Our objective is to engage in innovative research that extends the frontiers of the discipline, deepening our understanding of the operation of modern economies. Research spans almost all the major sub-fields of economics with particular strengths in microeconomic theory, including behavioural economics; econometrics, both micro-econometrics and time series; economic history and development and international economics.

The University of Oxford is ranked 8th in the world and 2nd in Europe in the most recent Tilburg University ranking of Economics departments, based on research contribution for the period between 2012-2016.

In the most recent Research Excellence Framework (REF 2014) to evaluate the research output of UK Universities, Oxford was first in overall research strength in Economics and Econometrics, with more research ranked as ‘world-leading’ than any other participating institution. In a submission of 84 FTE academics, 56% of our research was rated as ‘world-leading’ (4*) and a further 33% rated as ‘internationally excellent’ (3*).

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Policy and Impact

As one of Europe’s leading Economics departments, Oxford aims to inform and improve the development and implementation of economic and public policy in the UK and around the world. We do this by producing innovative research that extends the frontiers of the discipline and deepens our understanding of the operation of modern economies.

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Working Papers

Authors: Pawel Adrjan, and Brian Bell

Apr 2018


How do wages respond to firm-level idiosyncratic cost shocks? We create a unique dataset that links longitudinal data on workers’ compensation to the unexpected costs that UK firms have been forced to pay to plug large deficits in their legacy defined benefit pension plans. We show that firms are able to share the burden of such costs when a significant share of their workers are current or former members of the plan. We also investigate how compensation responds to the closure of defined benefit plans to future benefit accrual. We find that firms are able to use such closures to effectively reduce total compensation of workers who are plan members. These results point to significant frictions in the labour market, which we show are a direct result of the pension arrangement that workers have. Closing schemes has an implicit cost for firms since it reduces the frictions that workers face.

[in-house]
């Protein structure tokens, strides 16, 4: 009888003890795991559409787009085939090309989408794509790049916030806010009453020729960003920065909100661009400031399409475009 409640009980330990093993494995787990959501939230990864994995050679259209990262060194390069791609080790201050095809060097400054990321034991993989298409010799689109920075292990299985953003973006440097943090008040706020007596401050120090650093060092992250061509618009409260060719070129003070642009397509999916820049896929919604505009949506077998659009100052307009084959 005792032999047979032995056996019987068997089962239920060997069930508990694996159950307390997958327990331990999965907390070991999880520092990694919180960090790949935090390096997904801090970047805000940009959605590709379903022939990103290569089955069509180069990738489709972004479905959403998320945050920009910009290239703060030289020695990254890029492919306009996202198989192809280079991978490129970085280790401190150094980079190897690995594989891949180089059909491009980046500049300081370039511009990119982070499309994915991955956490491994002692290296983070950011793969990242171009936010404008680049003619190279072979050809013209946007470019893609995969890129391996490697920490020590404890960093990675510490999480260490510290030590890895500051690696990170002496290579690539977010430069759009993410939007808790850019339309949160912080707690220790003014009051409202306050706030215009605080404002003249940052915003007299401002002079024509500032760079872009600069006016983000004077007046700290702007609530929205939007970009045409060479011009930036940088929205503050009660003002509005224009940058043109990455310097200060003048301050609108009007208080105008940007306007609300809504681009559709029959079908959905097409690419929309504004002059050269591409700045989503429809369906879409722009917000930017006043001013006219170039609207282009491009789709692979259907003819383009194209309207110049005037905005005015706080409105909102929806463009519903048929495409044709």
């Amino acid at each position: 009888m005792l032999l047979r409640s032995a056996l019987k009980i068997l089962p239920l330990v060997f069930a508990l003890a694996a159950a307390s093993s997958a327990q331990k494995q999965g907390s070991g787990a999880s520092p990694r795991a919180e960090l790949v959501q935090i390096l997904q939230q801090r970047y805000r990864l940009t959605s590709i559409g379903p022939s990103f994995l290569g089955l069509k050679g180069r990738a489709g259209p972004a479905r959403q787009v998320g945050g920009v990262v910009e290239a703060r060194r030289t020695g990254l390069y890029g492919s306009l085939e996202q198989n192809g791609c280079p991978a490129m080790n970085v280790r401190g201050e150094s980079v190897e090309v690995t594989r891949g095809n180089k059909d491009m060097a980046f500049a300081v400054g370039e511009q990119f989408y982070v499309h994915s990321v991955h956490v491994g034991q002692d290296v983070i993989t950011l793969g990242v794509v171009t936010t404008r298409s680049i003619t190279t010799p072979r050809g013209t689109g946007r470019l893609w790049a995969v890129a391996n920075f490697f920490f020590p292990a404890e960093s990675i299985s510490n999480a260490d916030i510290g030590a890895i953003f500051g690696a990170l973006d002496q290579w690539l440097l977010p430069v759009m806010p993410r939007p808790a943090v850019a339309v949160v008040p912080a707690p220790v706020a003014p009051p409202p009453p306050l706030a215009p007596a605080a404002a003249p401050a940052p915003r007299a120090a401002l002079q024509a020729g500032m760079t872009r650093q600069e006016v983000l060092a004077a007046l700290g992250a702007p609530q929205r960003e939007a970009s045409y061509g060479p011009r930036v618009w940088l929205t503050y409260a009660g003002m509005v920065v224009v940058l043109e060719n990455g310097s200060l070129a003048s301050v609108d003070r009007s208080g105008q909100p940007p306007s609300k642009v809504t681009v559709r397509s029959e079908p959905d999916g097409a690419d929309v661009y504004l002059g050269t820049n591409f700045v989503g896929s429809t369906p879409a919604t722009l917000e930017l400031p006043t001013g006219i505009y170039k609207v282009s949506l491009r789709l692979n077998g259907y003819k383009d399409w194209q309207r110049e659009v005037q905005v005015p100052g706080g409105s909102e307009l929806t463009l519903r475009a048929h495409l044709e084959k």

JEL Codes: J31, J32, G32

Keywords: Wages, Pensions, Frictions

Individual View

Authors: Pawel Dziewulski

Apr 2018


Critical cost-efficiency index (or CCEI), proposed in Afriat (1972, 1973) and Varian (1990), is the most commonly used measure of revealed preference violations. By representing consumer preference with interval orders, as in Fishburn (1970), we show that this index is equivalent to a particular notion of the just-noticeable difference, i.e., a measure of dissimilarity between alternatives that is sufficient for the agent to tell them apart. Therefore, CCEI can be interpreted as the consumer's cognitive inability to discriminate among options. This characterisation sheds new light on the existing empirical findings.